So, can it be true that consumers’ optimism is well-grounded? The Conference Board’s survey said those saying jobs are currently hard to get fell nearly five percentage points to 42.1 percent. Another key reading is a sharp improvement in income expectations over the next six months with more, 14.9 percent, seeing an increase and fewer, 13.8 percent, seeing a decrease. This is the first time since April that optimists have outnumbered pessimists.

Other positives in today's report include an improvement in buying plans for both homes and appliances and a three percentage point decline in 12-month inflation expectations to 5.5 percent. It is of course the holiday season when shoppers like to shop, but this could be a turning point. Optimism leads to increased consumer spending, and we know it is consumer spending that drives economic growth.

Harlan Green © 2011

Monday, November 21, 2011

What Decline of Western Civilization?

Financial FAQs
It’s hard to say whether Harvard Historian Niall Ferguson means what he says in his new book, “Civilization: The West and the Rest”; that the western world’s 500 years of predominance are over, thanks to growing debt problems in the U.S. and Europe, and dwindling populations. He obviously believes it’s not a good thing.
Well, maybe not, but why worry about western predominance when so many Americans are suffering from the misdeeds of our own governance that has piled debt upon debt, all in order to make the wealthiest even wealthier?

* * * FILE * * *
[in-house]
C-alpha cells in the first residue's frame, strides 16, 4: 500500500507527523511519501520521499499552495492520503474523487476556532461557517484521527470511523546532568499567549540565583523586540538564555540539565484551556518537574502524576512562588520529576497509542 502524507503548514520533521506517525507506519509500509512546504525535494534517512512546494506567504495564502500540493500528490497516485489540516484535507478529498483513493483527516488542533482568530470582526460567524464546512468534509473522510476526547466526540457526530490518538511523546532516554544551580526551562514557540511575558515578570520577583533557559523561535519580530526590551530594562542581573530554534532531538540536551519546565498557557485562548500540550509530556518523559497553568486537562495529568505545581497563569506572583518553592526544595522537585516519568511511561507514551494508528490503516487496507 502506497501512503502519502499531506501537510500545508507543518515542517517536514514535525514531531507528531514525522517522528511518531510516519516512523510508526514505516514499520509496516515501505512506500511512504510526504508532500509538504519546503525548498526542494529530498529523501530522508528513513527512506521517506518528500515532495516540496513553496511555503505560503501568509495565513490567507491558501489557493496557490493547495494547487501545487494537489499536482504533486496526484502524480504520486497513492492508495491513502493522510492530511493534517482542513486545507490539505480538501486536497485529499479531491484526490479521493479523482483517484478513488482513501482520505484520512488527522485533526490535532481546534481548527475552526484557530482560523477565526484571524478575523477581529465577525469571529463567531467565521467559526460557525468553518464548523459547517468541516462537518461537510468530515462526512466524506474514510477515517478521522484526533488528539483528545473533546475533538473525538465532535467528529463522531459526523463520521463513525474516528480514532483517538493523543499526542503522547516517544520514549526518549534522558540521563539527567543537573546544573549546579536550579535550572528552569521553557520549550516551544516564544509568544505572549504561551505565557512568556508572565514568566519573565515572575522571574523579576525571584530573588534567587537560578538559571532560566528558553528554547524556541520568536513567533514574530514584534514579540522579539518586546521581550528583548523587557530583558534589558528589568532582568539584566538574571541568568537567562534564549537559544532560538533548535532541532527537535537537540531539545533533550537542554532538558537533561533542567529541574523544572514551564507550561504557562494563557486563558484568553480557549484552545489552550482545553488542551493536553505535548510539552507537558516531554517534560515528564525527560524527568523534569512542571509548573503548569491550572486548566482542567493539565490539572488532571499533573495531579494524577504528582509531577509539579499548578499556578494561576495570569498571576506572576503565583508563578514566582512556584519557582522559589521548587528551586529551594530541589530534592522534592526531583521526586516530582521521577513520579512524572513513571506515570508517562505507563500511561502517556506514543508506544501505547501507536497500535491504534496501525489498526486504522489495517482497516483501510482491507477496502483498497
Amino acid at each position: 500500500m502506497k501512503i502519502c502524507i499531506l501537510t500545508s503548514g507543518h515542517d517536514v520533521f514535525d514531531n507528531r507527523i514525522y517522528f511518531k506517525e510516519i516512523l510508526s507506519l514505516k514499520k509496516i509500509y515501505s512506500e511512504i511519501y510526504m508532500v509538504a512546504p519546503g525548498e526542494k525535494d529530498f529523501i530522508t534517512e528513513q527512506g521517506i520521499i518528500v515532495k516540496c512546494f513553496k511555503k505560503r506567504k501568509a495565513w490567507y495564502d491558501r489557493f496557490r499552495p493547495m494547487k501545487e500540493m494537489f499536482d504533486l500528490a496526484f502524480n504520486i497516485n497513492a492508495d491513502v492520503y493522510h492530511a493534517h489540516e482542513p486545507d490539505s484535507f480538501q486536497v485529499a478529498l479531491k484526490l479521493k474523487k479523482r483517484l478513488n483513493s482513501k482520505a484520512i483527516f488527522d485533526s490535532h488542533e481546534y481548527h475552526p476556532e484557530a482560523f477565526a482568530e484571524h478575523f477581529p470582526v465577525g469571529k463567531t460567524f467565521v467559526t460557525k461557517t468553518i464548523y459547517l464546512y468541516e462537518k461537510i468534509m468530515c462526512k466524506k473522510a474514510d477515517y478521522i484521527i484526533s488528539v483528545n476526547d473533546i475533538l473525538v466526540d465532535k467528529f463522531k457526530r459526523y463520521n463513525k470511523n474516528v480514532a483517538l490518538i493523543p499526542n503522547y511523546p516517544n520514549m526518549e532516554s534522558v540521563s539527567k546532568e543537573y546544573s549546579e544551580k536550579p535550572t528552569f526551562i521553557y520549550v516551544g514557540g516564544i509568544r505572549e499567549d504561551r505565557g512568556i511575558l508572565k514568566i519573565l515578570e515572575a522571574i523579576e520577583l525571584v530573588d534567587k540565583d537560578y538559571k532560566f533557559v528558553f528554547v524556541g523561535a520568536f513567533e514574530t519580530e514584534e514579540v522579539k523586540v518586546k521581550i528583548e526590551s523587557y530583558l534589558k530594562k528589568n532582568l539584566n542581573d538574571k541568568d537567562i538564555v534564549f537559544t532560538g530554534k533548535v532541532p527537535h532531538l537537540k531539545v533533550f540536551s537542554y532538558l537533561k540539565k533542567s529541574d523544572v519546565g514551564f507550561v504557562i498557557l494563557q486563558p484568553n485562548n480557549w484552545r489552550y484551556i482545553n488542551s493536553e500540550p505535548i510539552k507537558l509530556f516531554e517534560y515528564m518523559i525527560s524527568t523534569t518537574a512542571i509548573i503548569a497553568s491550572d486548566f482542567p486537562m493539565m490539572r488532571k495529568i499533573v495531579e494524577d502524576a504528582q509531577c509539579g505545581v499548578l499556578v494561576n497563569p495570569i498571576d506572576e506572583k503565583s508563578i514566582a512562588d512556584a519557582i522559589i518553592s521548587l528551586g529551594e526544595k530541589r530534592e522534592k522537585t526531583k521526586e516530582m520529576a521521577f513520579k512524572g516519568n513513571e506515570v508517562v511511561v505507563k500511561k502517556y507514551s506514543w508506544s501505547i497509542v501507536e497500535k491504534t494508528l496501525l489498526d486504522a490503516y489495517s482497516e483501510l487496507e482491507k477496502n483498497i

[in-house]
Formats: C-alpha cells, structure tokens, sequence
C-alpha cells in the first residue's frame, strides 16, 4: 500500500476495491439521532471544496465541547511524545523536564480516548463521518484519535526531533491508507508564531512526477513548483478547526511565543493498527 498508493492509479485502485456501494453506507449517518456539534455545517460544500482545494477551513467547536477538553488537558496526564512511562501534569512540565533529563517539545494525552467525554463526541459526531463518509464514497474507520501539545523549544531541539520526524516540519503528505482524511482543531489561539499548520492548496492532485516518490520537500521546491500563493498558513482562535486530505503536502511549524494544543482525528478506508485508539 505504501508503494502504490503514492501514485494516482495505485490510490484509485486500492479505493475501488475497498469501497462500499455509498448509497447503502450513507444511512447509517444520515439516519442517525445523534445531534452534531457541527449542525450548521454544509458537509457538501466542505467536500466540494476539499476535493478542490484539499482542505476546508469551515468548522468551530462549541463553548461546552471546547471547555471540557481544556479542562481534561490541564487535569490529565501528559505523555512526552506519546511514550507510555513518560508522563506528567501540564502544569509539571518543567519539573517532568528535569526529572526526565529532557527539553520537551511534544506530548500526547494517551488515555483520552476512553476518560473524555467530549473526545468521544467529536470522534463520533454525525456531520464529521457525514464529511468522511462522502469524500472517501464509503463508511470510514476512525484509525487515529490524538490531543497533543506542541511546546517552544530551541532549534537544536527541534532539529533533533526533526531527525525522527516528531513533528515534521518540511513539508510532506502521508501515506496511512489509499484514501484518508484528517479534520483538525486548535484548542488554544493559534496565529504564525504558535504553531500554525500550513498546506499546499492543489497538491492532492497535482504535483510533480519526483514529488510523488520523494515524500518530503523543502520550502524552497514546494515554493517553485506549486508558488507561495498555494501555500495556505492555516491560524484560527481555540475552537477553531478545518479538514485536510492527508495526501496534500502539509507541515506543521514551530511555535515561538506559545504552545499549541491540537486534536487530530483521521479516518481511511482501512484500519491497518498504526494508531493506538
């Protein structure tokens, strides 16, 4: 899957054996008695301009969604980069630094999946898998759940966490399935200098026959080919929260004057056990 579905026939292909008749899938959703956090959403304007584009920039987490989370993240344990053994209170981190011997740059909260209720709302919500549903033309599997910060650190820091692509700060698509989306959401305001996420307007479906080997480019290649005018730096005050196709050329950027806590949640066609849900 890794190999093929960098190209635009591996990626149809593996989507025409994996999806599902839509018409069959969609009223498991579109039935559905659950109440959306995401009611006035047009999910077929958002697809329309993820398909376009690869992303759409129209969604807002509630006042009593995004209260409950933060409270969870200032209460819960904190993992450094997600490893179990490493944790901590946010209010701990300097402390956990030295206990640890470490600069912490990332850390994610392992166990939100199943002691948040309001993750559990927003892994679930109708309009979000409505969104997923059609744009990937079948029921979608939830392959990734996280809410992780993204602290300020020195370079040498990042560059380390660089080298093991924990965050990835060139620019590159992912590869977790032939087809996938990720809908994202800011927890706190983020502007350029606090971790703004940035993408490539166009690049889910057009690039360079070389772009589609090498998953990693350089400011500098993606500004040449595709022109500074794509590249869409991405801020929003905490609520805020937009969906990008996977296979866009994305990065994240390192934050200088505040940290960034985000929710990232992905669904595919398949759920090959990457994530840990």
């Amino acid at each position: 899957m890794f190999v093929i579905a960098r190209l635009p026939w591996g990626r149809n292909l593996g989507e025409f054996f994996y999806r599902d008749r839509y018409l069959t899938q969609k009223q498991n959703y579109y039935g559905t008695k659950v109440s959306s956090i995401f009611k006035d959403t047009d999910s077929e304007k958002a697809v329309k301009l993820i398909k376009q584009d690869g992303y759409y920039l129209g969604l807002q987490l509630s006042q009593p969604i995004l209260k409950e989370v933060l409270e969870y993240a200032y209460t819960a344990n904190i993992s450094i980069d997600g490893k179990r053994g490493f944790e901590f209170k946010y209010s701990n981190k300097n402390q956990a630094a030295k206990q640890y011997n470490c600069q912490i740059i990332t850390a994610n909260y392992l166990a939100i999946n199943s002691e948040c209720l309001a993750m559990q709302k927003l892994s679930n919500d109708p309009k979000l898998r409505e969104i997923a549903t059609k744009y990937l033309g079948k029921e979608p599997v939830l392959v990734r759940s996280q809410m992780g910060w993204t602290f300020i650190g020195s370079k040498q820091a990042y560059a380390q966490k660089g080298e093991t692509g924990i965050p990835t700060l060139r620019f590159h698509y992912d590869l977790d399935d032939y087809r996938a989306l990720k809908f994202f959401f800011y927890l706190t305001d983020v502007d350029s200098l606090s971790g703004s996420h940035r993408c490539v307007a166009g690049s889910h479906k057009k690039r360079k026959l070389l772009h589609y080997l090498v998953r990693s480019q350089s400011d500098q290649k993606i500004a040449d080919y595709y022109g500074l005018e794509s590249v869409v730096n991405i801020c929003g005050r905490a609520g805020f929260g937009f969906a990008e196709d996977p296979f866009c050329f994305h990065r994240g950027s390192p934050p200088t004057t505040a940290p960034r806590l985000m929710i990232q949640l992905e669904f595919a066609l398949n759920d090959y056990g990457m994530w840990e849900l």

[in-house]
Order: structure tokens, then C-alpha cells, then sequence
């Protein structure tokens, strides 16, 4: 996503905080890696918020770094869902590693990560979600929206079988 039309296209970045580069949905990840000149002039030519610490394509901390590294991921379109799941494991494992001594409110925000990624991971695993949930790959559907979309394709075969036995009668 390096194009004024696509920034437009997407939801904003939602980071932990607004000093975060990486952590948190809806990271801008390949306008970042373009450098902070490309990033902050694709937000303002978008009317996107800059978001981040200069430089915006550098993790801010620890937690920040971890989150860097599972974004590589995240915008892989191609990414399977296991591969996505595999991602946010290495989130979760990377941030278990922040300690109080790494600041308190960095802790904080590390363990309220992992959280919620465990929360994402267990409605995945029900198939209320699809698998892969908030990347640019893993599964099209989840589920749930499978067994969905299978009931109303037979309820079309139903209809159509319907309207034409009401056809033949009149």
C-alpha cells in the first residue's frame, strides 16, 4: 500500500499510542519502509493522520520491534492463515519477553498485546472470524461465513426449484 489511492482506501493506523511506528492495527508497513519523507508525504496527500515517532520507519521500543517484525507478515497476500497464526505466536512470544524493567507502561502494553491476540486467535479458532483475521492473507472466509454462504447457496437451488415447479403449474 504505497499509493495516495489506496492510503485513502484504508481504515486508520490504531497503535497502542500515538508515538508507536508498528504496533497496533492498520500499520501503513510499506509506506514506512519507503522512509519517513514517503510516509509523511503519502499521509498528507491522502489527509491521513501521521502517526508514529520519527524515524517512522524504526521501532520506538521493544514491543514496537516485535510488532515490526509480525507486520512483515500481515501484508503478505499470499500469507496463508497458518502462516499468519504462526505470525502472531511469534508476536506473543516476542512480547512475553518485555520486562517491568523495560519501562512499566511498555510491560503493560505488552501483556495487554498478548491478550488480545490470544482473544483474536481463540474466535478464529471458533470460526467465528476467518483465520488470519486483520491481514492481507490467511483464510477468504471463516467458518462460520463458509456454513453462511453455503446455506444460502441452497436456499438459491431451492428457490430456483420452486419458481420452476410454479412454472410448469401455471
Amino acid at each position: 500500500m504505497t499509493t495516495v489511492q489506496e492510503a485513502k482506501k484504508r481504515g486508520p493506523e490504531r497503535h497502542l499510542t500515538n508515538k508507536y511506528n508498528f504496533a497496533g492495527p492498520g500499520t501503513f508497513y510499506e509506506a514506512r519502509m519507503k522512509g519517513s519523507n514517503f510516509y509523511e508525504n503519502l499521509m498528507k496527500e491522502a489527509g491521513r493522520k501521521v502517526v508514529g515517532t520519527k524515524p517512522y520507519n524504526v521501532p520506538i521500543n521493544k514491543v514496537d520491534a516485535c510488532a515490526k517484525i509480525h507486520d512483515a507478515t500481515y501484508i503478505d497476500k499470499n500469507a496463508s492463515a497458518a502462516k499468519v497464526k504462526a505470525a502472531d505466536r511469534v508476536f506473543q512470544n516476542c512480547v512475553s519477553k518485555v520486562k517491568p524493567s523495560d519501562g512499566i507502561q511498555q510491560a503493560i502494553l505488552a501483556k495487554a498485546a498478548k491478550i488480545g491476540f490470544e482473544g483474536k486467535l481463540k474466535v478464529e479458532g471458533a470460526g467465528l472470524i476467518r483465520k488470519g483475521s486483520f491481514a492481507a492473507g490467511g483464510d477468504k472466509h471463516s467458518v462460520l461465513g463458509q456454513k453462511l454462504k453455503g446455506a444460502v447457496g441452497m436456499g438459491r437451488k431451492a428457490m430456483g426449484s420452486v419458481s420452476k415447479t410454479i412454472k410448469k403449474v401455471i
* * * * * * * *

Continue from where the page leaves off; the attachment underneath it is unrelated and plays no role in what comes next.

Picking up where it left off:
It is true United States position in the world has declined—not as a military power, but in almost all the measures of social and economic well-being. This is reflected in studies just now coming out by sociologists and psychologists, as well as economists. Richard Wilkinson is one such researcher who has managed to bring together a huge amount of research—especially on how income inequality affects citizens’ well-being.
We have discussed how income and education disparities have affected individual states in past blogs that have divided them into Blue and Red states politically, but never socio-economic misery on a national scale. The list is long. The U.S. has highest prison incarceration rate of any country, combined with the highest per capita income, as well as sub-par educational standards accompanied by an income inequality level next to Bulgaria’s.
So, it’s true that the rest of the world is catching up to the developed West, and want what we have. For instance, the U.S. with 5 percent of the world’s population can no longer count on corralling 25 percent of its resources. Our military—a major source of budget deficits—is already stretched thin, for one thing, and can’t afford to invade another Iraq for its oil resources. In fact, those deficits are a major price we have had to pay to maintain our military dominance.